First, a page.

The VFL won the ANFC championships at Hobart by defeating Western Australia. Two St. Kilda players who came from the Apple Isle contributed strongly to the victory. Darrel Baldock kicked five goals and Ian Stewart was named best on ground.

 

 

 

Scores

Richmond       4.5 (29)          11.8 (74)       12.11 (83)     16.13 (109)

St. Kilda          3.2 (20)          6.2 (38)          9.6 (60)       11.8 (74)

 

 

Goals

Richmond: Guinane 5, Northey 2, Hogan 2, Dimattina 2, Moore, Richardson, Warner, Clay, Patterson

St. Kilda: Mynott 3, Morrow 3, Rowland 2, Howell, Neale, Moran

 

 

Best

Richmond: M. Perry (best on ground), Deane, Guinane, Patterson, Strang, Richardson, Northey, Brown

St. Kilda: Head, Mynott, Baker, Morrow, Read, Neale

 

 

Injuries

St. Kilda: Murray (cut chin), Synman (bruised ankle), Neale (bruised knee)

Richmond: Hogan (bruised ribs)

 

Reports – Alan Morrow (St. Kilda) for striking Ross Warner (Richmond) with a clenched fist. Tony Jewell (Richmond) for unduly rough play.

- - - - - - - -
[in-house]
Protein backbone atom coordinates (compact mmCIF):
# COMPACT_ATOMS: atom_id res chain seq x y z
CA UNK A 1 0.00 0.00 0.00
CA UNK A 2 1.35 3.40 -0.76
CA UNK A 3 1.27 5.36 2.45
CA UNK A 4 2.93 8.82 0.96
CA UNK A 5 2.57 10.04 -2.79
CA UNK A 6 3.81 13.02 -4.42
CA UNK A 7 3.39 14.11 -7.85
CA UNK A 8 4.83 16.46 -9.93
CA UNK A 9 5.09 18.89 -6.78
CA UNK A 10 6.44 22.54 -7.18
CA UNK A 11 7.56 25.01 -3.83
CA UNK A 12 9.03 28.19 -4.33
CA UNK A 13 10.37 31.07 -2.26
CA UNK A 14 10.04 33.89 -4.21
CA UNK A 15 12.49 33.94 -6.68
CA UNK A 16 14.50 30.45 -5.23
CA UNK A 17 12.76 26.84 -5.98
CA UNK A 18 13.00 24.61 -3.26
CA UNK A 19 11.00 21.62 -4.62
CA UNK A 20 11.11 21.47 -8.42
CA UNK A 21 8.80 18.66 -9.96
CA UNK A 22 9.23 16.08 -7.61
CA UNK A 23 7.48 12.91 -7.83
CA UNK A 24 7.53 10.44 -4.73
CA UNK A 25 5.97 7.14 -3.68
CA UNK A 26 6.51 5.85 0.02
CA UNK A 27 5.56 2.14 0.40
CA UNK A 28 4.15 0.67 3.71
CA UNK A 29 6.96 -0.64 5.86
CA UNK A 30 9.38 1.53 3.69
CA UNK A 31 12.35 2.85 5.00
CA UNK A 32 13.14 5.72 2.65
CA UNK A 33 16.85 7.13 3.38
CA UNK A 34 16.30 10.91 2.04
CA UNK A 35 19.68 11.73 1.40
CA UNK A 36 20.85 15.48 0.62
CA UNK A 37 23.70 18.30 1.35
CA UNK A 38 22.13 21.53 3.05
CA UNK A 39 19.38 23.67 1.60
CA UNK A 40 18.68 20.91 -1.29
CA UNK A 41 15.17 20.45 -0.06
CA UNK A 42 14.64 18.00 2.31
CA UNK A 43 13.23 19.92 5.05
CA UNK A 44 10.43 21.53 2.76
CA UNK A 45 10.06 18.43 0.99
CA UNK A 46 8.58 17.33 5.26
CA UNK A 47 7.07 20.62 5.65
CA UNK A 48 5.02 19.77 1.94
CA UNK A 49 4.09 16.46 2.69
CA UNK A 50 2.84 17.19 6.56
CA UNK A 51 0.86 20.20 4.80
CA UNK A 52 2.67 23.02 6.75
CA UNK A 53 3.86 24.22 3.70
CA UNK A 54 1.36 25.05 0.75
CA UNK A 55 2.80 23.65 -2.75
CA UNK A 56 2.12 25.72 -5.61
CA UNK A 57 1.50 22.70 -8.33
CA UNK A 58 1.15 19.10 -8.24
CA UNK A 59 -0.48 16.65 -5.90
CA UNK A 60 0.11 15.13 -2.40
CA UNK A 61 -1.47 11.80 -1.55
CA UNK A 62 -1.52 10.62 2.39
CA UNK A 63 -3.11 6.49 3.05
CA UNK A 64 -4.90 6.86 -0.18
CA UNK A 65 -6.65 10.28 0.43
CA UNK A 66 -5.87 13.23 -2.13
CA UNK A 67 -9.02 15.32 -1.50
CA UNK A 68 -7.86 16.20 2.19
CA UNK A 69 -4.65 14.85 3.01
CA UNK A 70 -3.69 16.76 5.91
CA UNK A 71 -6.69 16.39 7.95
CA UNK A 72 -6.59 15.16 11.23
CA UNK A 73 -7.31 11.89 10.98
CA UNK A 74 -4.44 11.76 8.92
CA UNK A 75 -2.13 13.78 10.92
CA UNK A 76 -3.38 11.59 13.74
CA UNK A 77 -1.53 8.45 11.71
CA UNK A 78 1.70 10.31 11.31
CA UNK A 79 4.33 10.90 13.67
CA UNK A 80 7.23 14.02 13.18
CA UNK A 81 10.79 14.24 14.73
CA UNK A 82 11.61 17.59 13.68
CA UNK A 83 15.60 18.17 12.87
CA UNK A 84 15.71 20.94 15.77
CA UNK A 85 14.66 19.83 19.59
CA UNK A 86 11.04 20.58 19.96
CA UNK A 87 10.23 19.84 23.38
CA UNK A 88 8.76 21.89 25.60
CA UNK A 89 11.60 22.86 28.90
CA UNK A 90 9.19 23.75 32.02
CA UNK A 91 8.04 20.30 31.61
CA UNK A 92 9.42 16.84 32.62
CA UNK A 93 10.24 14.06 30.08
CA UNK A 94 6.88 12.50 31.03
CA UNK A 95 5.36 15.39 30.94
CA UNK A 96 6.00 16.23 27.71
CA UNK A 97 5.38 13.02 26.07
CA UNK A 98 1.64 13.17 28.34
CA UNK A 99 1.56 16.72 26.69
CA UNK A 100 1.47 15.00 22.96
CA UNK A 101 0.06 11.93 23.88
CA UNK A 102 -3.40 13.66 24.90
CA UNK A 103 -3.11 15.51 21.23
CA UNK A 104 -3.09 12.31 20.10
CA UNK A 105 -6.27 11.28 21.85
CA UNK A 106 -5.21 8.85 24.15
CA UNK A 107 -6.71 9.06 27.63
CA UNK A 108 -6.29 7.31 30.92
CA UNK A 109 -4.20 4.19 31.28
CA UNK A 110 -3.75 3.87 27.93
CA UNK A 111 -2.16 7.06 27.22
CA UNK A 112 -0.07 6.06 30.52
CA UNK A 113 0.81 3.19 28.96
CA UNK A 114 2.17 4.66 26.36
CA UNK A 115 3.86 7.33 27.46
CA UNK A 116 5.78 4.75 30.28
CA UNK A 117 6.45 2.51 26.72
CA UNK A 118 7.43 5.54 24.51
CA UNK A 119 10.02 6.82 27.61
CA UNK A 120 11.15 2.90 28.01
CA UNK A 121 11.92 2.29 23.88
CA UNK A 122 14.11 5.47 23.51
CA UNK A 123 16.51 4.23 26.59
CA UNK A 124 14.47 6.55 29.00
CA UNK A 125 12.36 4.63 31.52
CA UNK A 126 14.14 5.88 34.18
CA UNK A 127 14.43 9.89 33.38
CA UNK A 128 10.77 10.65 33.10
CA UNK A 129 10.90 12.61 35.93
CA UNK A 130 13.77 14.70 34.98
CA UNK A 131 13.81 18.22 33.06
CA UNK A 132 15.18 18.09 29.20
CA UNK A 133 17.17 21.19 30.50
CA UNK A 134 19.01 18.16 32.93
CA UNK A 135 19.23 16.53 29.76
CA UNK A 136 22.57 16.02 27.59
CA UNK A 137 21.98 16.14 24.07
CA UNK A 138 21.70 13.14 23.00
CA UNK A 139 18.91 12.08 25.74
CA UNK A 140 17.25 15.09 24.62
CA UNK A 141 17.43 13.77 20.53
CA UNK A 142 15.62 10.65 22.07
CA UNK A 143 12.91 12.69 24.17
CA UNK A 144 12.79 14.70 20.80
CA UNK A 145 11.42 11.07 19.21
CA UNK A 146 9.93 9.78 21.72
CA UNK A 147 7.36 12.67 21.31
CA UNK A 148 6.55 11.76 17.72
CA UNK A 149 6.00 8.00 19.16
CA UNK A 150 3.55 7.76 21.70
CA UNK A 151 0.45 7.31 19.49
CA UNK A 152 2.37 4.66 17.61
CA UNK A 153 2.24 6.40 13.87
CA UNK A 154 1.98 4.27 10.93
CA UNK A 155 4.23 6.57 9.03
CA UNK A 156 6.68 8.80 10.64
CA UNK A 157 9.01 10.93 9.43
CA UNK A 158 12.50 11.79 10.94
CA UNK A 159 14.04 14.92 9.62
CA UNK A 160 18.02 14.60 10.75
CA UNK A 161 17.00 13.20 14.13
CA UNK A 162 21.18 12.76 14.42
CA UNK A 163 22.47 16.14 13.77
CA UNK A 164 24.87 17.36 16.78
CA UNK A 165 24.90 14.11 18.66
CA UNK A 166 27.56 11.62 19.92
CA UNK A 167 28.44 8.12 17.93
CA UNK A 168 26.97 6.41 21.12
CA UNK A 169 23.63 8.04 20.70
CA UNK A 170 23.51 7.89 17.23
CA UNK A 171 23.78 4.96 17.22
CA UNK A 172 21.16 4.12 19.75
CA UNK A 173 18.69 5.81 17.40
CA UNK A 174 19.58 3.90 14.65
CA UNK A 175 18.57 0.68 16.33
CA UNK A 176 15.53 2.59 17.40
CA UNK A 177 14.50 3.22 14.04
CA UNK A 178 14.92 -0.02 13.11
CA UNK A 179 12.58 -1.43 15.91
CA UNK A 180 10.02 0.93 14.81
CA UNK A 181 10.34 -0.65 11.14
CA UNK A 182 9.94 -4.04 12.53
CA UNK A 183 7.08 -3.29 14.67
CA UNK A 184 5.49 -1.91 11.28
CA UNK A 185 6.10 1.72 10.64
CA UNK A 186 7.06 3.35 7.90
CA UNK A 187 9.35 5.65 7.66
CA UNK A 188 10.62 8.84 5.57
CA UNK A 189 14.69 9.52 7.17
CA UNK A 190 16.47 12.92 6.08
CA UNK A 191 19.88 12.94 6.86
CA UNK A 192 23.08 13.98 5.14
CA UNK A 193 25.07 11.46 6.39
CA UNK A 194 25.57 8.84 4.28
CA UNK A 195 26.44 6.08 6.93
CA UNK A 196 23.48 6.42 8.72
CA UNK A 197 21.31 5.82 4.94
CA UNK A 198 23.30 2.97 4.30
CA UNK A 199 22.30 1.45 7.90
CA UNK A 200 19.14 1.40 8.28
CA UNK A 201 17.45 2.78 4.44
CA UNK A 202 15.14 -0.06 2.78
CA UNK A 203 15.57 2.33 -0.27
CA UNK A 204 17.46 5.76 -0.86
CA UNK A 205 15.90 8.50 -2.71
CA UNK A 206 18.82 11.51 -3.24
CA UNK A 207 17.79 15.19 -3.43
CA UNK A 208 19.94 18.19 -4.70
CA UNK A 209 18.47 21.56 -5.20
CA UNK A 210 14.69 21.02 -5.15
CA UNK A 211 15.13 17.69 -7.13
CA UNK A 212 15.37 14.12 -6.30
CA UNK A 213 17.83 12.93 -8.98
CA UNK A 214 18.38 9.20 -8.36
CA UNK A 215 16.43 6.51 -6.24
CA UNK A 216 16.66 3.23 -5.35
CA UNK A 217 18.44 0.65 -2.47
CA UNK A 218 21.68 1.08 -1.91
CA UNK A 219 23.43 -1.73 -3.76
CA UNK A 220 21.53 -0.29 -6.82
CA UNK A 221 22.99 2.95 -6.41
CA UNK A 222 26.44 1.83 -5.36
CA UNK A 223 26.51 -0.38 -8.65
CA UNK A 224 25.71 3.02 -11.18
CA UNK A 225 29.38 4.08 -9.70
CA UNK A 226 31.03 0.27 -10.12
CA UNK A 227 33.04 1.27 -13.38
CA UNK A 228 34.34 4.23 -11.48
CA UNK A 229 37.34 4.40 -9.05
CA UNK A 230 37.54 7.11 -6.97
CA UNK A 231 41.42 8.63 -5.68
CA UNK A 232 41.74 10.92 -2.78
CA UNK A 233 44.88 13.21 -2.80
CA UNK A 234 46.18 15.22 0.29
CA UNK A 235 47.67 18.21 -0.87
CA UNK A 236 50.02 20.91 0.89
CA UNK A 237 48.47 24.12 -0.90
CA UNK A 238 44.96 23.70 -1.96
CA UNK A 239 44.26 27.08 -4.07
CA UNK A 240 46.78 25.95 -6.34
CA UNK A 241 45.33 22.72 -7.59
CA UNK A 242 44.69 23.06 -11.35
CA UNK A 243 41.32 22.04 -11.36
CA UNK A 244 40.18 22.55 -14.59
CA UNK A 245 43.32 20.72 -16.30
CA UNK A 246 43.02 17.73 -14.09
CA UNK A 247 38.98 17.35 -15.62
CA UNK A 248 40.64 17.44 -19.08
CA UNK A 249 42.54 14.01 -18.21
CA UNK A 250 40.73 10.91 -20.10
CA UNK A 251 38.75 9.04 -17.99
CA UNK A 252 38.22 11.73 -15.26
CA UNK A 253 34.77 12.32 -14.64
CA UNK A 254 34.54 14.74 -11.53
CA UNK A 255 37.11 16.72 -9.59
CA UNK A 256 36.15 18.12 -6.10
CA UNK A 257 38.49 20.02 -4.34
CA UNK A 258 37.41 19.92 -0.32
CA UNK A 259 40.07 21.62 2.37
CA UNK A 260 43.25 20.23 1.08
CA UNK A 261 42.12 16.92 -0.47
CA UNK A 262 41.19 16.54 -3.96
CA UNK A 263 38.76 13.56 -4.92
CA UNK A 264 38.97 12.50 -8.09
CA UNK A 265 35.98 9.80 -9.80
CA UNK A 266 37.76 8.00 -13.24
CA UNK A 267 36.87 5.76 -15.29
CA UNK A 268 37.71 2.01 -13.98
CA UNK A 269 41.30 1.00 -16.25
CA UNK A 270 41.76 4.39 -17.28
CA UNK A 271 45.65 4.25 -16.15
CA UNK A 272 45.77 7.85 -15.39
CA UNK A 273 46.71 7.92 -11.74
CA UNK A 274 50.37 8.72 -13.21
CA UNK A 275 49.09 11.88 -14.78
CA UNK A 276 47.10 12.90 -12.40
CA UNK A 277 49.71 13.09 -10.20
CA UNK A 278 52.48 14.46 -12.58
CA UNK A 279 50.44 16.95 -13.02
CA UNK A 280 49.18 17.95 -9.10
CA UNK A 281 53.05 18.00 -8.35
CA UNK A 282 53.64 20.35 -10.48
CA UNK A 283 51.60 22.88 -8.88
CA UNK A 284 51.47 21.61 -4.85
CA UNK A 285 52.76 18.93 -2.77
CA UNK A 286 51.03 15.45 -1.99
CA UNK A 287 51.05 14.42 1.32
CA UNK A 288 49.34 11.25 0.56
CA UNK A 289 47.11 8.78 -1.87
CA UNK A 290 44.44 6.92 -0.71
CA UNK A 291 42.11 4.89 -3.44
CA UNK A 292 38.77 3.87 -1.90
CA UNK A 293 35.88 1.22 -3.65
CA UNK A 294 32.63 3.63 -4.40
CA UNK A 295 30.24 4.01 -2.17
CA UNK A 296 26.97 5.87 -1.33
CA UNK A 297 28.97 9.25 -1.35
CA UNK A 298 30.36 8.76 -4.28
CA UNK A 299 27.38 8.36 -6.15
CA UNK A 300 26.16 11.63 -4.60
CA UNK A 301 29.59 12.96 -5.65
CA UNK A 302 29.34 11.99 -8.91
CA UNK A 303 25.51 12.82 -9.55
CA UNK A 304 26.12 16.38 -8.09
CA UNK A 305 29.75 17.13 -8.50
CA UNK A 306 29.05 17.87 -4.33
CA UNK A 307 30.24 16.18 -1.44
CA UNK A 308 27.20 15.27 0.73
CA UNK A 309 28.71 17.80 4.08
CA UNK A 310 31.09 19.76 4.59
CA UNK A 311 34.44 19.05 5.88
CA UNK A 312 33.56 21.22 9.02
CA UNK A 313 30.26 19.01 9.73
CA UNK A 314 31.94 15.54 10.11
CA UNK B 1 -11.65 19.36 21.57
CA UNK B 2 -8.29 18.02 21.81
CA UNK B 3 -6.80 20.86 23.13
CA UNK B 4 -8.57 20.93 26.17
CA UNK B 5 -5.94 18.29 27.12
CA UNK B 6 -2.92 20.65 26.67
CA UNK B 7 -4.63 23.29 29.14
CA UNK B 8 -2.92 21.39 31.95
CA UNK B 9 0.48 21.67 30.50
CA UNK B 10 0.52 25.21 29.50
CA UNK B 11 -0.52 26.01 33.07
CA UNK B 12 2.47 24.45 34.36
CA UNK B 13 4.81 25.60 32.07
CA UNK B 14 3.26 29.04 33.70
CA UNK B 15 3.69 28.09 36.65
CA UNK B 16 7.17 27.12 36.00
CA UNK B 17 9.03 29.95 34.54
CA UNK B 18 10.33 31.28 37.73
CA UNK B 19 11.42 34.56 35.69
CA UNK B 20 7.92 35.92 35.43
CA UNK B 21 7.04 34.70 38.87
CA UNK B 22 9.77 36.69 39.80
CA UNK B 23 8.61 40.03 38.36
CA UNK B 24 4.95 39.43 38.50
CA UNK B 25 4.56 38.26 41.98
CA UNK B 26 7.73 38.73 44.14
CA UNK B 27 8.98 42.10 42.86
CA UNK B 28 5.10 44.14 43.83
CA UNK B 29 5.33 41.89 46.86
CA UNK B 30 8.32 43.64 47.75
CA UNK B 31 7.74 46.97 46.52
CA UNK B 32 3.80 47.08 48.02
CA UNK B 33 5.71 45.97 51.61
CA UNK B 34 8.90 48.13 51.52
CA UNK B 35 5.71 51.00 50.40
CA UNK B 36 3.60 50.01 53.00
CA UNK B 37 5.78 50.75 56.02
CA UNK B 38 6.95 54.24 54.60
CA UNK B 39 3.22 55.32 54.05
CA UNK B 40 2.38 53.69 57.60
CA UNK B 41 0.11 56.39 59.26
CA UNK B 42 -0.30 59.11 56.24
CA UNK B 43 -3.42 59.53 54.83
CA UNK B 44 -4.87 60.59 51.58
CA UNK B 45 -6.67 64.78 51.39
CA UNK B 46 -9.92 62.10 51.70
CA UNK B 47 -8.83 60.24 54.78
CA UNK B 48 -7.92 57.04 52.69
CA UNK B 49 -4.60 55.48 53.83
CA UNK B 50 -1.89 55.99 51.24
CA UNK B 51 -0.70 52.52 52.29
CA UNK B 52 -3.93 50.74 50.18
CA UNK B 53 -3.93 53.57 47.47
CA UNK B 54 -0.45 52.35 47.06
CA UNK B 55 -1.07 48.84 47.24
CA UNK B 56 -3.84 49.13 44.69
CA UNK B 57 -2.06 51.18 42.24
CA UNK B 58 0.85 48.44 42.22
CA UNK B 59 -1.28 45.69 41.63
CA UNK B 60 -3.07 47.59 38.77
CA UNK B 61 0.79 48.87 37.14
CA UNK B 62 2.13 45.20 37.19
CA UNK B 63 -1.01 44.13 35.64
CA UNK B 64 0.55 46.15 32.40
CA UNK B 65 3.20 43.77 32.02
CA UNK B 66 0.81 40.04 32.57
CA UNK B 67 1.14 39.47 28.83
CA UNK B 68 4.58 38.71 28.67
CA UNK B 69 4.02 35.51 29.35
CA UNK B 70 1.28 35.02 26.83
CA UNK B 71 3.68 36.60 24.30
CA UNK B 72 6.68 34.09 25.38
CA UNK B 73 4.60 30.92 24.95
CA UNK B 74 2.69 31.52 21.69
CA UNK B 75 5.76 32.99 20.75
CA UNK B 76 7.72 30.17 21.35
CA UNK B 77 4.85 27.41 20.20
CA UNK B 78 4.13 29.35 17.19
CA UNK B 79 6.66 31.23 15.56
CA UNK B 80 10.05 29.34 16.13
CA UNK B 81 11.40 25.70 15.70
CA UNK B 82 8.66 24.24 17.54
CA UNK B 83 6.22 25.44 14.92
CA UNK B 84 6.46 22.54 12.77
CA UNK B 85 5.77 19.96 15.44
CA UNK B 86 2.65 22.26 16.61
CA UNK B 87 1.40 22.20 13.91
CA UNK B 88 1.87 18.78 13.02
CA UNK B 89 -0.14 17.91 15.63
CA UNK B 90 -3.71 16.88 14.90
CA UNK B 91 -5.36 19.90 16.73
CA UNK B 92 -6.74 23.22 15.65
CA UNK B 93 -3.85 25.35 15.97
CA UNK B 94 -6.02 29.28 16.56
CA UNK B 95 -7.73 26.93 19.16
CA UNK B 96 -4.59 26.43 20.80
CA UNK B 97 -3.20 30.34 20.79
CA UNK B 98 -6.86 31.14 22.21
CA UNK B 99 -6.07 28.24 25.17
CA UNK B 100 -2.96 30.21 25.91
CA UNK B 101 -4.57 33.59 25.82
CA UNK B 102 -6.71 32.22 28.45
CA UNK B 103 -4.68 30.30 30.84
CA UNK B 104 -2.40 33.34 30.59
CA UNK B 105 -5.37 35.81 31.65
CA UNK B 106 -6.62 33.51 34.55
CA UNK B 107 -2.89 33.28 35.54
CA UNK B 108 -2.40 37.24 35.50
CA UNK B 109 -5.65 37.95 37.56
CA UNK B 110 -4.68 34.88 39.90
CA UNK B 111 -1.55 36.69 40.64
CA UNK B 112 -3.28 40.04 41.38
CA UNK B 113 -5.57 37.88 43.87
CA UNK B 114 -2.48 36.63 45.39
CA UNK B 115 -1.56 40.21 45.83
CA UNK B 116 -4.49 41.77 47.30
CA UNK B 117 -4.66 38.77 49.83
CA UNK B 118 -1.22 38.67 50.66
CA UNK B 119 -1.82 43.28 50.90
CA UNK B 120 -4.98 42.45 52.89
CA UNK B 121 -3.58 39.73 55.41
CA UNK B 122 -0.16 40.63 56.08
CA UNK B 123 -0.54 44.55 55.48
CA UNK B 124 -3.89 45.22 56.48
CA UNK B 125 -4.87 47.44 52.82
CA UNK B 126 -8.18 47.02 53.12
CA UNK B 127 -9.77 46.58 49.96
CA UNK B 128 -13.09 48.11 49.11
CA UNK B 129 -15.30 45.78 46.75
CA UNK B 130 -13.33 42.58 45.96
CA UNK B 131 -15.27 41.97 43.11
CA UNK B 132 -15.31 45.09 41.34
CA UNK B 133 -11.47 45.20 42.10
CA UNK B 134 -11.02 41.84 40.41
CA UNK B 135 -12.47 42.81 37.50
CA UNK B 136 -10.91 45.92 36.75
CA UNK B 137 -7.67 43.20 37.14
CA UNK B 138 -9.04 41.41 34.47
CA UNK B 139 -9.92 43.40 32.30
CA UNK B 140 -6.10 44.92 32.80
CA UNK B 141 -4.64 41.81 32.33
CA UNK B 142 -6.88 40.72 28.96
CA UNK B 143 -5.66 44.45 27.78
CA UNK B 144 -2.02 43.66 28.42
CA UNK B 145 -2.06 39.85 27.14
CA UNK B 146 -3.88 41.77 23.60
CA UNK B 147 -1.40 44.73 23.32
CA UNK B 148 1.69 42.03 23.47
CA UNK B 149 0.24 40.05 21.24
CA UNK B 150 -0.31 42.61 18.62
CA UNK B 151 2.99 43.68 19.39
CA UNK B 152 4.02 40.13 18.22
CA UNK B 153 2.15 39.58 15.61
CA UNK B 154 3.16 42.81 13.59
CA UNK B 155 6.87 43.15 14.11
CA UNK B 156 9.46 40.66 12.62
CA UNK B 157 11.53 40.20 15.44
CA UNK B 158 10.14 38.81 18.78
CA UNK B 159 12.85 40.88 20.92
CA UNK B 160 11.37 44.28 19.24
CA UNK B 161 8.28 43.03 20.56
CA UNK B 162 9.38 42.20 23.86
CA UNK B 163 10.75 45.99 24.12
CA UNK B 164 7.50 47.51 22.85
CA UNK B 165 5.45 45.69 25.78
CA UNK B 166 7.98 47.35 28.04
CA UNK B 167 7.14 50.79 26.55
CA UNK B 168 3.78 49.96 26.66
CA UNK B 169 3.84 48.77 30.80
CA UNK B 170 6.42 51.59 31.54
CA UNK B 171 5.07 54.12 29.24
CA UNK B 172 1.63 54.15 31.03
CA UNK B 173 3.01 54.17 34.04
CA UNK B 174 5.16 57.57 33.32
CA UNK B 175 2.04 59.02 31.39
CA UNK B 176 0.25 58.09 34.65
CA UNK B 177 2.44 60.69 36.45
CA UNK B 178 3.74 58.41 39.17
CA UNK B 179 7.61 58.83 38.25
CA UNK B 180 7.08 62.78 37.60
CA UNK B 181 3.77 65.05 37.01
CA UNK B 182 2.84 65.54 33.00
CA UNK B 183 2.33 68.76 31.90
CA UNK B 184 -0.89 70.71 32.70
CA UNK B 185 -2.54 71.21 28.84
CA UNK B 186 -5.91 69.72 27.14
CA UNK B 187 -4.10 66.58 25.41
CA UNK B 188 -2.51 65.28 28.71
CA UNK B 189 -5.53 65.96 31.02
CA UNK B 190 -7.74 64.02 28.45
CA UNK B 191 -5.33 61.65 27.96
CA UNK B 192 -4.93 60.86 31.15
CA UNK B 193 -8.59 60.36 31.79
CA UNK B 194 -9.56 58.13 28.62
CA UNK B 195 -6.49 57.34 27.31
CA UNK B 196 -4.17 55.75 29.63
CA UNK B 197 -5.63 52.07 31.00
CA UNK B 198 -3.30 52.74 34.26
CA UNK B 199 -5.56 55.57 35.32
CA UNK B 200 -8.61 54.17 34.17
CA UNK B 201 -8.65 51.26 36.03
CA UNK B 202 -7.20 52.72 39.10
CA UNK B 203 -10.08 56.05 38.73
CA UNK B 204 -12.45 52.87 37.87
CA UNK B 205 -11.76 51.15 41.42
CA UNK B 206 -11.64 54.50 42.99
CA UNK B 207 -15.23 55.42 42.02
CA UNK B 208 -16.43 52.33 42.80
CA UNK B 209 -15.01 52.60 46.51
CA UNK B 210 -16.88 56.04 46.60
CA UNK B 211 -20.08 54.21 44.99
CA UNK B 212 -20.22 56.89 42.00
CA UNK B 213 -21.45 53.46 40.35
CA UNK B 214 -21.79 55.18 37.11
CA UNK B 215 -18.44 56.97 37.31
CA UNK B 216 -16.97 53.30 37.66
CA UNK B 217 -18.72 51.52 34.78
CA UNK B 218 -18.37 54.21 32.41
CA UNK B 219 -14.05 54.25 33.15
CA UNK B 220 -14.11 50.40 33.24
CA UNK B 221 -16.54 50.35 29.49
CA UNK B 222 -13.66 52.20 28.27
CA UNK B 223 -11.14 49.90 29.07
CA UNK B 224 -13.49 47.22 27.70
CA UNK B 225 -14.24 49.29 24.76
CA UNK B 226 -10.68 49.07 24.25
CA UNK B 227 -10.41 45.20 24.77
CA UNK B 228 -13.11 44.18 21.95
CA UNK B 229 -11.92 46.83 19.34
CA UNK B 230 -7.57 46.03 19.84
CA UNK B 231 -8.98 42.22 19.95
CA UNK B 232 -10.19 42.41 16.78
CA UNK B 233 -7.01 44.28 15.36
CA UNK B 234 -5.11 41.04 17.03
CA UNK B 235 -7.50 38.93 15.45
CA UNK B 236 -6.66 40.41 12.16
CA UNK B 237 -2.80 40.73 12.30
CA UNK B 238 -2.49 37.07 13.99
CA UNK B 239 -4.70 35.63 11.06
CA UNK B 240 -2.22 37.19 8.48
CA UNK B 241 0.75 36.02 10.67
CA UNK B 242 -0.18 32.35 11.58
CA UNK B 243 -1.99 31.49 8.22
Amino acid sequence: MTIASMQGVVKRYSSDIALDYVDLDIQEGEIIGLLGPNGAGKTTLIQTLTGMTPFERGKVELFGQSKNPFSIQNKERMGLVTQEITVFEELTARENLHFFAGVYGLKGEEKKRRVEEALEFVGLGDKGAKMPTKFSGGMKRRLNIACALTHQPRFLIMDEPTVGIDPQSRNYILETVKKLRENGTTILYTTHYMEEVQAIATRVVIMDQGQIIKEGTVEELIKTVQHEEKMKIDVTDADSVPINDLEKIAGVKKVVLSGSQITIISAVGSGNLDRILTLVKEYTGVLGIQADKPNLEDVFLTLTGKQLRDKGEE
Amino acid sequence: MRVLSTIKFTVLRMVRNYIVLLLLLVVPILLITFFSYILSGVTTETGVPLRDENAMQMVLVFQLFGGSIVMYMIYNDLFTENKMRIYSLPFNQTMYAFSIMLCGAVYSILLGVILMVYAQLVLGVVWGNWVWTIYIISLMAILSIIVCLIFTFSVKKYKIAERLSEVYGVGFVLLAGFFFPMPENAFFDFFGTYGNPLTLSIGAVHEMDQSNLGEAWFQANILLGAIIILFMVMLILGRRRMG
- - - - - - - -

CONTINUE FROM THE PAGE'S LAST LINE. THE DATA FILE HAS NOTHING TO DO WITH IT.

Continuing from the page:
Umpire:    Sleeth

 

Crowd:      55 426

 

Reserves:        Richmond 13.10 (88) d. St. Kilda 8.15 (63)

 

Under 19s:    St. Kilda 11.9 (75) d.. Richmond 5.8 (38)

 

 

Milestones

 

Collingwood big man Ray Gabelich played his 150th game while Essendon veteran Jack Clarke reached the 250 game milestone. In the game at the MCG, Richmond big man Mike Patterson played his 100th game.

 

St. Kilda rover Ian (‘Doggy’) Rowland played his 100th game in round nine but had a quiet day with only six disposals, although two of his kicks were goals. He was recruited by St. Kilda in 1960 at a time when the club had not finished in the top four for two decades, but that did not concern Rowland as joining the Saints would reunite him with a player he admired – Lance Oswald. The pair had been teammates at Wangaratta and in fact once lived in the same street. When asked about the Saints chances of a premiership in 1966, he said…”We have a very good show if we can win either first or second place. We are a more matured side than last season and every player is dedicated to winning the premiership.” (Football Record 25/6/66)